"My father always told me to find something you enjoyed doing and to that for a career. I don't think this is what he had in mind."

It was after 0911 that things changed for John.

"I had been doing sleight of hand magic and all of a sudden the place where I had been performing ceased to exist, so I decided I had to do something different to survive. There are a million magicians out there who are satisfied with doing everyone else's material. But the more they do that the more they are like everyone else. Nothing makes them different."

Of course the balloons, as simple as they might seem, help make this an outstanding show.

"My show is set up by my wife and myself and it is really a simple load in. The only time we ever had any trouble was when one school had a rope bridge we had to use to get to the venue."

While the campus market is John's favorite place to perform, he does do fairs, festivals, corporate work and cruise lineshows. Obviously now he can add theme parks to that list of credentials.

"You know entertainment has changed so much in the last 10 years or so. Because of DVRs and Netflix, a lot of what the world sees happens at different times. Pretty much only sports still happen in the minute. But that is the benefit of live entertainment and what makes it so special. It is happening right then in front of you and everyone in the audience has a chance to experience it together and it will never ever happen again and that is what makes it so exciting."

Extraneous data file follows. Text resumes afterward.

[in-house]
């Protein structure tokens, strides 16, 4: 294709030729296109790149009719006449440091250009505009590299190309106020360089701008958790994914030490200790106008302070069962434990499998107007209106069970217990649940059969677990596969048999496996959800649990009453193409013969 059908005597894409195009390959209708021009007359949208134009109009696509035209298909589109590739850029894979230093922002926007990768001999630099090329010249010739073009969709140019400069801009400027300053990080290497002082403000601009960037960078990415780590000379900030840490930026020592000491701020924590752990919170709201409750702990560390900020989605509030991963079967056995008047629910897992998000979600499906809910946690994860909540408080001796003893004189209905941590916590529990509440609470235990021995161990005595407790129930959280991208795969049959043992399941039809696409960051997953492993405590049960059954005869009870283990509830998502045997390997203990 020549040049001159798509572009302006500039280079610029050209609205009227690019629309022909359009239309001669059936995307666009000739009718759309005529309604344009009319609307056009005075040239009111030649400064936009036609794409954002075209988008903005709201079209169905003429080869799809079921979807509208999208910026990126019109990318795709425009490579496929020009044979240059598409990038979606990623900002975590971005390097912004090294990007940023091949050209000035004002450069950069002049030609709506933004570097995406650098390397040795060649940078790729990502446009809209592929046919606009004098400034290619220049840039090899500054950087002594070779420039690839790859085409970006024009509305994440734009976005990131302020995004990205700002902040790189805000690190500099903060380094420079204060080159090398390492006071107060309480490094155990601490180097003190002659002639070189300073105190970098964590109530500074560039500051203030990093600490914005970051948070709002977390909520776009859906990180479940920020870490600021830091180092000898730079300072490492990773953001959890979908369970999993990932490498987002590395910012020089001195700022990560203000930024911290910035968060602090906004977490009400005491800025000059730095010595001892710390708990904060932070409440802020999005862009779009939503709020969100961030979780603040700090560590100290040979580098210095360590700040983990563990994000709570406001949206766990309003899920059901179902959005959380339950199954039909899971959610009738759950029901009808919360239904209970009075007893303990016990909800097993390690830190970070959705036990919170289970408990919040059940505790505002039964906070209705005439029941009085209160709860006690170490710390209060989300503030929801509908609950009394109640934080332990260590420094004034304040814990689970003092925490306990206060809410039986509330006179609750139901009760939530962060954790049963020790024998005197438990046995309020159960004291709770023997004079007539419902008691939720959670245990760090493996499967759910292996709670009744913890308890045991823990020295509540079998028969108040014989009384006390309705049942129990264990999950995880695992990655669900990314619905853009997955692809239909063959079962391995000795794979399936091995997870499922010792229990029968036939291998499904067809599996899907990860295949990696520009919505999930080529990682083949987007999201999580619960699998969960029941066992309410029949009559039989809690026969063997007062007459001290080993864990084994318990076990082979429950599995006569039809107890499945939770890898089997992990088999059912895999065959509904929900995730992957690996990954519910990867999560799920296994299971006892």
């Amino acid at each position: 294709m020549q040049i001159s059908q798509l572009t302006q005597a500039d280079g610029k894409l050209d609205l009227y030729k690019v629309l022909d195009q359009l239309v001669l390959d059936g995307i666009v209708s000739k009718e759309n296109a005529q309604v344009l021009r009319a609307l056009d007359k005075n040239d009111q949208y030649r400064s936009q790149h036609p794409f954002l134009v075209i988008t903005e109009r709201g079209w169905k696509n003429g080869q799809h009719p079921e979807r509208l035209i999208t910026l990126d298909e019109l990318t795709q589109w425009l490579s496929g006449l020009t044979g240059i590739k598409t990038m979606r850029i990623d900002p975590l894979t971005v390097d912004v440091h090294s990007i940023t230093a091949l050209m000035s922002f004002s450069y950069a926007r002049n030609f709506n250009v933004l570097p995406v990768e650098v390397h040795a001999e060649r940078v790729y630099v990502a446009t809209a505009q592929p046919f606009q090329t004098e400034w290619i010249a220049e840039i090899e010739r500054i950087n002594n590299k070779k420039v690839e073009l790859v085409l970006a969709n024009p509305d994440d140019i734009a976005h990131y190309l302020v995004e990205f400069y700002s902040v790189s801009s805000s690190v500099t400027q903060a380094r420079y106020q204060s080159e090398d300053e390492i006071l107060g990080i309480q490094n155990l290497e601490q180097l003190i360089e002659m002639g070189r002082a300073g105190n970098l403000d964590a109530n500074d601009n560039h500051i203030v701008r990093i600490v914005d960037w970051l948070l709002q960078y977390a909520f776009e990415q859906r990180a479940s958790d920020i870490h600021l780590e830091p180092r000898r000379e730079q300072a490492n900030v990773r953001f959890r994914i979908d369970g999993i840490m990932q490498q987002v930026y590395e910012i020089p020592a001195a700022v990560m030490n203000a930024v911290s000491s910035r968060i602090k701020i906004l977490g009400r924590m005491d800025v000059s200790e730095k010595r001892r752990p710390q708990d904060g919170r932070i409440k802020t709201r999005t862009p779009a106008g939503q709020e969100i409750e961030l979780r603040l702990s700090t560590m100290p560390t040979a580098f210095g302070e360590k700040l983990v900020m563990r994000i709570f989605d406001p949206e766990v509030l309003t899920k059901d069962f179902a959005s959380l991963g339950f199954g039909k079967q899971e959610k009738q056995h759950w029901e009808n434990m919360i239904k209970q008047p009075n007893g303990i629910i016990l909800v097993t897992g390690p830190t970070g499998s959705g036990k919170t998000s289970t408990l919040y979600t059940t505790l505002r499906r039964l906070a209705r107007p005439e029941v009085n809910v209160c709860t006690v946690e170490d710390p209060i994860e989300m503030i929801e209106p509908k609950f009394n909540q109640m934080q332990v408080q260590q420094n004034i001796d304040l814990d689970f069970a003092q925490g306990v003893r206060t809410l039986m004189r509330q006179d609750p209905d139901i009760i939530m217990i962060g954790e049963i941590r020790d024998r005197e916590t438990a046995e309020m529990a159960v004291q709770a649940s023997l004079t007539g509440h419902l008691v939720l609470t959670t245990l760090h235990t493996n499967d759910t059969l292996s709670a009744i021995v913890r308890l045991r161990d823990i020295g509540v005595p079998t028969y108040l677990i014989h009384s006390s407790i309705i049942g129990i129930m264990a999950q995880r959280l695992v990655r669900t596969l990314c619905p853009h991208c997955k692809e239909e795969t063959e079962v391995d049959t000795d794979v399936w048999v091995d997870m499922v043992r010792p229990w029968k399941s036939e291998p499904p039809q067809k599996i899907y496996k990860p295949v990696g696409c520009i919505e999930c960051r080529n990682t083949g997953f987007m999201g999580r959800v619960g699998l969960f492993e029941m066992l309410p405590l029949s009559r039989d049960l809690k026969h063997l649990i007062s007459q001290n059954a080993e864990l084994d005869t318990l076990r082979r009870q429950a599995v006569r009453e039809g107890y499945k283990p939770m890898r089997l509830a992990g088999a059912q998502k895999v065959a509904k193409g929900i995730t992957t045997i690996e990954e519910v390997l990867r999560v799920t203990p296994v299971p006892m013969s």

I often like to throw artists a curve and try to get them to discuss the trials and tribulations of being on the road. So, I asked John what was the worst show he had ever done.

"I got hired to do this retirement home and there were maybe twelve people at a table and 250 people in the room.

They are all sitting around in the cafeteria slurping up broth. So I proceed to go to the first table and I said, 'My name is John Cassidy and I am here to make you laugh.'

"Eleven of those people never even looked up from their bowls but one old guy said to me, 'We've already laughed.' The point I am making here is if you invite an entertainer to play this kind of place, make sure they are having a good time. Invite their families to join them for the performance and they will be much more excited about being part of the show. And perhaps it would have been better not to plan the show while they were eating.

"The most important part of doing comedy is 'listening.' It is my job to listen to the audience. That is the only way I can make them happy. And it almost always works. You get a reading on the temperature of the room- are they tired?; are they excited?"

Often times when campuses fail to promote a show or they book an act against another major attraction, the artist ends up having to perform for a small crowd.